A man walking in the woods encounters the rotted corpse of a dead dog. He turns it over and is sprayed in the face with blood. Sometime later, five college friends, Jeff (Kern), Marcy (Vincent), Paul (Strong), Karen (Ladd), and Bert (DeBello) have rented a cabin in the woods. On their way to the site, they stop at a local convenience store to stock up, and Paul has an encounter with Dennis, a mentally handicapped boy with three apparent interests: Pancakes, kung fu, and biting people, as Paul discovers. At the cabin, Jeff and Marcy have sex, Paul and Karen swim in the nearby lake, and Bert goes squirrel hunting. Instead of squirrels, Bert encounters the man who found the rotted dog, whose condition has deteriorated. Like, a lot. Terrified and disgusted, Bert shoots him to try to drive him off and runs back to the cabin. The man follows him back to the cabin, begging for help, and tries driving off him their car but vomits blood inside it. Ultimately, he exits the car and Paul sets him on fire, whereupon the diseased man runs off, dying in the lake. A local deputy offers to call them a tow truck. After that, things start going rapidly downhill for our intrepid heroes…

Karen drinks a glass of lake water and starts feeling ill. That night Paul discovers rotten spots on her thighs, and the other quarantine her in a nearby tool shed. Fearing that they are also infected, the others argue about what to do. The next day, Bert realizes that he is infected but does not tell anyone. When Paul and Marcy insist on helping Karen, Jeff bails on them, taking all the beer (currently the only reliable drinking source), while Bert drives off to try to find a doctor. In revenge for Jeff abandoning her and because she figures they’re both doomed to die anyway, Marcy has sex with Paul, assuring him that she is healthy but later finding red patches where he touched her. Paul, rightfully worried about the disease going around, tries to disinfect himself with Listerine. Bloody medical carnage lies in both their futures, though, and once the townsfolk catch wind of things it looks like nobody’s going to make it out of the woods alive…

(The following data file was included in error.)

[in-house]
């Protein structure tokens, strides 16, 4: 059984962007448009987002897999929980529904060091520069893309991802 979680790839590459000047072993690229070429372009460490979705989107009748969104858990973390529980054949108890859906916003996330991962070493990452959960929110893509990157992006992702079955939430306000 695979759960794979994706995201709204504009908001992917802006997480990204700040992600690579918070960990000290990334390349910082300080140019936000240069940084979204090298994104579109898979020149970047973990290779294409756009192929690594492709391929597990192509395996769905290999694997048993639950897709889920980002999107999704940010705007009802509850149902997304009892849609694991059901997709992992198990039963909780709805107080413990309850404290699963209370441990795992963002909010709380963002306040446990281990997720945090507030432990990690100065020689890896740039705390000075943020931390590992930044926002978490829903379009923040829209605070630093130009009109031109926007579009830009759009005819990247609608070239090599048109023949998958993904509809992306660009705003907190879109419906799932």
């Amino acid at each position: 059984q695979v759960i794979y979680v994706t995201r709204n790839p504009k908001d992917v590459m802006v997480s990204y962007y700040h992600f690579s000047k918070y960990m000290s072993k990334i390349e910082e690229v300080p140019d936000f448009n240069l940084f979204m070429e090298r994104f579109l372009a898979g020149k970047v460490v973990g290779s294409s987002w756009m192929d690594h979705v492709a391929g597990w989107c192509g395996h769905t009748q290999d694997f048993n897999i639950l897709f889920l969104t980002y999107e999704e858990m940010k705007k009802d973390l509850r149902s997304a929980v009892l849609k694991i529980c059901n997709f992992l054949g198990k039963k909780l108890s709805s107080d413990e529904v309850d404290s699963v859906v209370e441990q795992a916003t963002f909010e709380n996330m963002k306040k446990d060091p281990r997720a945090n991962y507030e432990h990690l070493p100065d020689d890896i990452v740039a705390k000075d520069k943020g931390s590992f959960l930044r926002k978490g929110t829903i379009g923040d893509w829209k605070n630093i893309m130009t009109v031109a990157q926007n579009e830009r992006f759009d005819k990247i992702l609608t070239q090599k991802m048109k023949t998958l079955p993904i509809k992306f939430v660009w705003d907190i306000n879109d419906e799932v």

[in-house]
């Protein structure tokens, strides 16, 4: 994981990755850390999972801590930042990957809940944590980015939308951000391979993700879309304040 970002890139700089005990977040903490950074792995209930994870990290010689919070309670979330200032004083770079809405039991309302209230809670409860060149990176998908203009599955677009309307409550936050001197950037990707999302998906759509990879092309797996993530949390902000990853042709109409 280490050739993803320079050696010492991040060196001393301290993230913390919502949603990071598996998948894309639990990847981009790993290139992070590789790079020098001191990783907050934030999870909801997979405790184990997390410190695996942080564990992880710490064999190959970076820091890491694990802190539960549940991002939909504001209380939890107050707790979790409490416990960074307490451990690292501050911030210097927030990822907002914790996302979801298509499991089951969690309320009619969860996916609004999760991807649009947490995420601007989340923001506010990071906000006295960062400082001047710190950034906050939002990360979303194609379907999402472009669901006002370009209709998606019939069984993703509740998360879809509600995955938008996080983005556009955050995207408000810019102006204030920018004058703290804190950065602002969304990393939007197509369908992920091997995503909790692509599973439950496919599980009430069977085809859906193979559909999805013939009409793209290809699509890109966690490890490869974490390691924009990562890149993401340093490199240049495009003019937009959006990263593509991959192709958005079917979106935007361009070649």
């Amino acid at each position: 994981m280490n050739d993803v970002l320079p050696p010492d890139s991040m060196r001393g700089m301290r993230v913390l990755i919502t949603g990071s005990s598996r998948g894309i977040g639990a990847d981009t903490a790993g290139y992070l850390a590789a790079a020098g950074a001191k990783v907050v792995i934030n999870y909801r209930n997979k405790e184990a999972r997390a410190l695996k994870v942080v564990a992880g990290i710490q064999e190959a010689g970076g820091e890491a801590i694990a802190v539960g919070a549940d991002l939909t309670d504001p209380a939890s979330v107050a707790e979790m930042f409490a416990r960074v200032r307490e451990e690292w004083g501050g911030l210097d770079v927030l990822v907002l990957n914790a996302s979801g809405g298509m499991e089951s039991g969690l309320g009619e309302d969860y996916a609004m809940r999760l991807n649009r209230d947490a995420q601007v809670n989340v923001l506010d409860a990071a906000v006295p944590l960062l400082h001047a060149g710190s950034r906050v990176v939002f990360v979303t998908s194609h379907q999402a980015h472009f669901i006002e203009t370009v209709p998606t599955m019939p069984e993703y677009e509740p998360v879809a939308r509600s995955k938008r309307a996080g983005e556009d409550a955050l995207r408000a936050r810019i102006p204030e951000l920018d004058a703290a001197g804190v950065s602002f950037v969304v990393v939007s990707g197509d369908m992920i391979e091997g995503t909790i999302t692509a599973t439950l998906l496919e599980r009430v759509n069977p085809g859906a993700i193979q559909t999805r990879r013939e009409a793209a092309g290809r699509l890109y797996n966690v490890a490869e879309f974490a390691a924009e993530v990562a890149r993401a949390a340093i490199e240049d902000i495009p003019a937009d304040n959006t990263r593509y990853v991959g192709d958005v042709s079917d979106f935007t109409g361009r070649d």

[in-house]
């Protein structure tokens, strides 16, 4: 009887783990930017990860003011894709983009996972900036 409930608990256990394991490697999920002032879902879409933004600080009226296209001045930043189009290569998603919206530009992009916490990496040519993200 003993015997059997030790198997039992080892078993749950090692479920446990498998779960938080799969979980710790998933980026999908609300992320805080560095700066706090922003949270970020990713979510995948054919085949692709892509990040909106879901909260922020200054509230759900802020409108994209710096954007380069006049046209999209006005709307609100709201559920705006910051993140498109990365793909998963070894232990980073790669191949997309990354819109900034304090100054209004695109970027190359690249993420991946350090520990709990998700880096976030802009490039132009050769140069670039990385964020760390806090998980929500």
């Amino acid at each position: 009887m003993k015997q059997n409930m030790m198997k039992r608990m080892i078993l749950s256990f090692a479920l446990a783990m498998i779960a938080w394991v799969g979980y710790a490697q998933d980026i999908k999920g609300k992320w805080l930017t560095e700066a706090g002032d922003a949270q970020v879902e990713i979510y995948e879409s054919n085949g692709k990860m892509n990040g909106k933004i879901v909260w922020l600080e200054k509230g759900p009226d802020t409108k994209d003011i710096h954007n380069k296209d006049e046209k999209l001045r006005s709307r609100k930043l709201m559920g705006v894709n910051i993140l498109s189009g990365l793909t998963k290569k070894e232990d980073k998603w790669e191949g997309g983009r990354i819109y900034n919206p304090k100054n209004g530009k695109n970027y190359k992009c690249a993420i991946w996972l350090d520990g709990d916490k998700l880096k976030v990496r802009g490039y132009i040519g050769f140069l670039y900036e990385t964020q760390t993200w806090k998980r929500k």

Cabin Fever is a unique twist on the “slasher in the woods” premise, and in my opinion it was done well. In overall ambience the plot feels like both a zombie movie (who’s infected? How long before the infection gets us?) and a slasher movie (merciless quantities of blood), in an affectionate throwback to the gory, tit-filled horror movies of the 80s. I’ve alway enjoyed the idea of a slasher movie without a concrete antagonist, somebody specific that you could try to escape, and the breakdown of the protagonists’ friendship added a lot to the paranoia of OMG FLESH EATING BACTERIA. The main characters were not well-defined, but here they didn’t need to be. I did get the impression that the locals had battled this disease (or similar ones) before, which made me wonder why they didn’t insist that the kids pick up lots of bottled water.

The disease FX were wonderfully nauseating. In addition to Roth’s own experience with skin-eating diseases, one of the sound mixers had also survived a bout with flesh-eating bacteria, and maintains that the makeup is 100% accurate. I actually found myself writhing in discomfort during the leg-shaving scene (scraaaaaaaaaape… EUGH!), even after seeing other characters with decomposing sores. It was possibly the best justification for death by sex ever, too – I mean, you shag someone with a highly contagious case of the rot, of COURSE you’re going to die too!

In all, Roth’s premier movie is a delightfully stomach-turning addition to the horror genre. I would recommend it to all gore fans and those with strong stomachs who enjoy a nice scary romp in the woods.